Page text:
Growth Of Food Allergies In The Developing World

schedule 3 min read
Topic(s): Allergy General Nutrition Nutrition Health & Wellness

Regularly, FA in the developing world was seen as rare, yet, through emerging epidemiological data in recent decades, HCPs have recognised its growing prevalence.

Studies using surrogate measures of FA, including health service utilisation and clinical history, alongside allergen-specific immunoglobulin E (sIgE), show convincing data of this global FA increase, especially seen in younger children.

Additionally, prevalence rates of challenge-diagnosed FA in China and Africa have been reported as comparable to those observed in some Western countries.


FA in South Africa

seasoned-peanuts Interestingly, in the context of South Africa, ethnicity per se may have a role to play in determining risk of FA. Ethnicity-dependent   variability of FA has been recorded in South African black (Xhosa) toddlers (12 -36 months), as these children had a significantly lower   prevalence of peanut allergy than toddlers of mixed-race origin (Caucasian and Black).

 The prevalence of FA was 2.5% in urban toddlers, while only 0.5% in the rural black African cohort (Table 1). Additionally,     sensitisation  to any food was significantly higher (9.0%) in the urban toddlers than rural (2.8%).

The results of this study also indicate that the prevalence of FAs in Cape Town is comparable to that seen in industrialised middle-income countries.


FA in China

China, much like South Africa, has seen a sharp rise of FAs in recent decades, again, in children. Two Chinese investigations, 10 years apart, used the same methodology to monitor the prevalence of challenge-proven IgE-mediated FA in under 2-year-old infants, finding it to have doubled from 3.5% to 7.7% by 2009.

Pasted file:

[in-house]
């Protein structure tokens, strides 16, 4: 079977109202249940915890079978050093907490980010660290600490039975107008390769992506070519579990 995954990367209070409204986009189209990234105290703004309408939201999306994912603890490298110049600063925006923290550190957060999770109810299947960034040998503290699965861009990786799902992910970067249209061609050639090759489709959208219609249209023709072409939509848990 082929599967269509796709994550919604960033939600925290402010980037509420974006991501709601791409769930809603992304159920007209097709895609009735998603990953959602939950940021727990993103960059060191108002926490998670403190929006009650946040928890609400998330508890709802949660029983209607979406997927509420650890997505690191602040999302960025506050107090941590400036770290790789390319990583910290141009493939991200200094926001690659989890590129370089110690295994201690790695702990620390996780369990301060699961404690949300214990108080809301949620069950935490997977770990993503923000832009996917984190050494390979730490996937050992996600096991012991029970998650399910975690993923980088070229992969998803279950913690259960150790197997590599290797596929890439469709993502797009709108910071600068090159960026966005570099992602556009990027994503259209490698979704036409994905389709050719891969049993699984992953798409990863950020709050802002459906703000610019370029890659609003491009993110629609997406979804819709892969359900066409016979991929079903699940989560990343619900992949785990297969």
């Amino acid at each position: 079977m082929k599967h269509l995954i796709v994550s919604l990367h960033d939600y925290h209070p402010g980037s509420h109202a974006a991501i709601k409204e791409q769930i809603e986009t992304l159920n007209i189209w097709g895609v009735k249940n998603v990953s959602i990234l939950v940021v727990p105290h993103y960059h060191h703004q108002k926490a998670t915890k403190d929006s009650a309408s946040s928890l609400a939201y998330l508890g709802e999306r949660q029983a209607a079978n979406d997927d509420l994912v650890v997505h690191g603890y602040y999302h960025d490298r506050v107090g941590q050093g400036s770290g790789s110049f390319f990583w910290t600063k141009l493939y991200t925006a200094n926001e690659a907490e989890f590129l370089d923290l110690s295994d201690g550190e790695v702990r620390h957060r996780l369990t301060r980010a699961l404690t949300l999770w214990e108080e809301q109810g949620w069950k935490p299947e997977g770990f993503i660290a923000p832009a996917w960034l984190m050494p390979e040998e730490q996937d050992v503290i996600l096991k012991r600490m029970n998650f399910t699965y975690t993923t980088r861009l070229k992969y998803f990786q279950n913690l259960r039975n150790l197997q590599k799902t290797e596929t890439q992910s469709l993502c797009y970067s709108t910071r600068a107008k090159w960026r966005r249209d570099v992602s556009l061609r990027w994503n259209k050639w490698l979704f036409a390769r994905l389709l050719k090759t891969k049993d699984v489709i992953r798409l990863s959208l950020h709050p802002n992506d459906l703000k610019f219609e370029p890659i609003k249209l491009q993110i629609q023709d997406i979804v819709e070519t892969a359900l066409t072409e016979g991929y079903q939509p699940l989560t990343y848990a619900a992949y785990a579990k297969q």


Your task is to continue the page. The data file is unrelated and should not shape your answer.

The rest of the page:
A more recent survey monitored 2540 children from 24 kindergartens of 12 cities in Guangdong, southern China. This study exposed a FAs prevalence rate of 4%, with major causative foods including shrimp, crab, mango, cow's milk and dairy products, and eggs (Table 1).


FA in Ghana

pineappleGhana, although previously limited by the lack of epidemiological data on FAs in Africa, has also recognised a rise in FA cases.  

In a well-known FAs study in Ghana, 11% of 1,407 school children reported adverse reactions to foods, and 5% of 1,431 children showed a positive SPT reaction regularly directed against peanut and pineapple (Table 1).

Using semi-structured in-depth interviews with Ghanaian HCPs, a recent study on FAs highlighted some key broad themes. One of which recognised FAs as an emerging health risk, whose prevalence is perceived to be increasing.

Table 1.


Food Allergy


South Africa

Food sensitisation (66%) and FA (40%); egg (25%) and peanut (24%). Ethnic difference in peanut allergy (15% in Black Africans; 38% in others) 100 children with atopic dermatitis (59 Black Africans; 41 mixed ethnicity) SPT, serum specific IgE and OFC.

Gray et al. (2014)

Gray et al. (2015)


Shrimp; crab; mango; cow's milk; dairy products; egg.

Zeng et al. (2015)


Any food (5%); mostly peanut and pineapple.

Obeng et al. (2011)


FA on the rise, globally

FA is a growing health concern, as many HCPs have already reported, with an increasing prevalence observed not only in Westernised countries but also in developing countries.

However, many HCPs have also called for more robust studies, using standardised methodologies and objective assessments to accurately identify the extent of FA prevalence across countries. In turn, HCPs can assess the extent of the impact FAs are making on current healthcare services.